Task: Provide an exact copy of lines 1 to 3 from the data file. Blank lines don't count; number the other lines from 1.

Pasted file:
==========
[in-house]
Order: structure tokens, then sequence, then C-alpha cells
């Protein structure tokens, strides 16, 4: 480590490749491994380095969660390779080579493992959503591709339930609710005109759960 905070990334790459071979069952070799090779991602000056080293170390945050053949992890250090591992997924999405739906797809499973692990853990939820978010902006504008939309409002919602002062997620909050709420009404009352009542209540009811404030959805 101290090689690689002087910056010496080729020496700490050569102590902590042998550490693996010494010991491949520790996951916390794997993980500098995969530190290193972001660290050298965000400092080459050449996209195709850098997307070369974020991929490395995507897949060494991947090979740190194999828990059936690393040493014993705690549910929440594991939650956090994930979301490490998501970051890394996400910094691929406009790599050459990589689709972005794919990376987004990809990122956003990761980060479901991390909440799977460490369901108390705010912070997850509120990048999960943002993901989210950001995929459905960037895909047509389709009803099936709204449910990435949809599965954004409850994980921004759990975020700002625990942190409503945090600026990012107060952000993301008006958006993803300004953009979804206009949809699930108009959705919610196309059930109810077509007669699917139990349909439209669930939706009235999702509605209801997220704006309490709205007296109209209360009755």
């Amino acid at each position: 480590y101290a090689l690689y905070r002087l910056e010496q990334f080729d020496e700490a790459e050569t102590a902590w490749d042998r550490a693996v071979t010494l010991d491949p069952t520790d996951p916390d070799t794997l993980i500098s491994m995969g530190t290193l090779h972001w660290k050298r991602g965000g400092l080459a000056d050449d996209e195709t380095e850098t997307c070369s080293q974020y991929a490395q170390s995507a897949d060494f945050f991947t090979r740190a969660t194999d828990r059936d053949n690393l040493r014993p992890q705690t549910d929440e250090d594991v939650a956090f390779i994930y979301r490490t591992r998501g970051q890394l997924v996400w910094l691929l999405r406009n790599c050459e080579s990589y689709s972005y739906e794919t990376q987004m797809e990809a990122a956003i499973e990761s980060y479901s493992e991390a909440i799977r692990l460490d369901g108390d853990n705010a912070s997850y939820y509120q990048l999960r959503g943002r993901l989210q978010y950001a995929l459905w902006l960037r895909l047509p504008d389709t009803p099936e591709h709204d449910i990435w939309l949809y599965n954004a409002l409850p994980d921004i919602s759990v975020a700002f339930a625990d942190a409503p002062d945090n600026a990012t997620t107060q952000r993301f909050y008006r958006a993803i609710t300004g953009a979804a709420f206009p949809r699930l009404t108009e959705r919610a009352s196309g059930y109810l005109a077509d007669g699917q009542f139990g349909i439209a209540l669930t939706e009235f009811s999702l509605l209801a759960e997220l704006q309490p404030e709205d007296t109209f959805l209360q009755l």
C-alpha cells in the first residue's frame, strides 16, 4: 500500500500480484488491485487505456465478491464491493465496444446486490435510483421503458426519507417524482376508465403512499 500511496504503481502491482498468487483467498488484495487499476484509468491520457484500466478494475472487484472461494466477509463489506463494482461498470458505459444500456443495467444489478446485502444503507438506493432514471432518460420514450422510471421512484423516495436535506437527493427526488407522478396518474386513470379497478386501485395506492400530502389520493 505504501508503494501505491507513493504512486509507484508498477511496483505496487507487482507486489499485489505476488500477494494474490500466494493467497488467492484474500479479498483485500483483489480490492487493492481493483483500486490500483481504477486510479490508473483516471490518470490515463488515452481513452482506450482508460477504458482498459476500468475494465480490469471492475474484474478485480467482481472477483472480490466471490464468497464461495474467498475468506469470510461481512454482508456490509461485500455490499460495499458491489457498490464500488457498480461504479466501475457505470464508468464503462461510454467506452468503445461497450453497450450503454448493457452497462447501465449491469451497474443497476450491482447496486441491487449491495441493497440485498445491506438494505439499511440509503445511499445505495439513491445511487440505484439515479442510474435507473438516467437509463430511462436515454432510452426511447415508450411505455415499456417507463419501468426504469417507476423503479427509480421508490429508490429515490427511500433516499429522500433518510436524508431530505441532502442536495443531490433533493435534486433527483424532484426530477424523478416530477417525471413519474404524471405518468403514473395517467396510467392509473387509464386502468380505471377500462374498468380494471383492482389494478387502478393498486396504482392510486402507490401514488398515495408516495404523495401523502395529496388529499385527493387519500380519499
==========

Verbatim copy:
[in-house]
Order: structure tokens, then sequence, then C-alpha cells
């Protein structure tokens, strides 16, 4: 480590490749491994380095969660390779080579493992959503591709339930609710005109759960 905070990334790459071979069952070799090779991602000056080293170390945050053949992890250090591992997924999405739906797809499973692990853990939820978010902006504008939309409002919602002062997620909050709420009404009352009542209540009811404030959805 101290090689690689002087910056010496080729020496700490050569102590902590042998550490693996010494010991491949520790996951916390794997993980500098995969530190290193972001660290050298965000400092080459050449996209195709850098997307070369974020991929490395995507897949060494991947090979740190194999828990059936690393040493014993705690549910929440594991939650956090994930979301490490998501970051890394996400910094691929406009790599050459990589689709972005794919990376987004990809990122956003990761980060479901991390909440799977460490369901108390705010912070997850509120990048999960943002993901989210950001995929459905960037895909047509389709009803099936709204449910990435949809599965954004409850994980921004759990975020700002625990942190409503945090600026990012107060952000993301008006958006993803300004953009979804206009949809699930108009959705919610196309059930109810077509007669699917139990349909439209669930939706009235999702509605209801997220704006309490709205007296109209209360009755």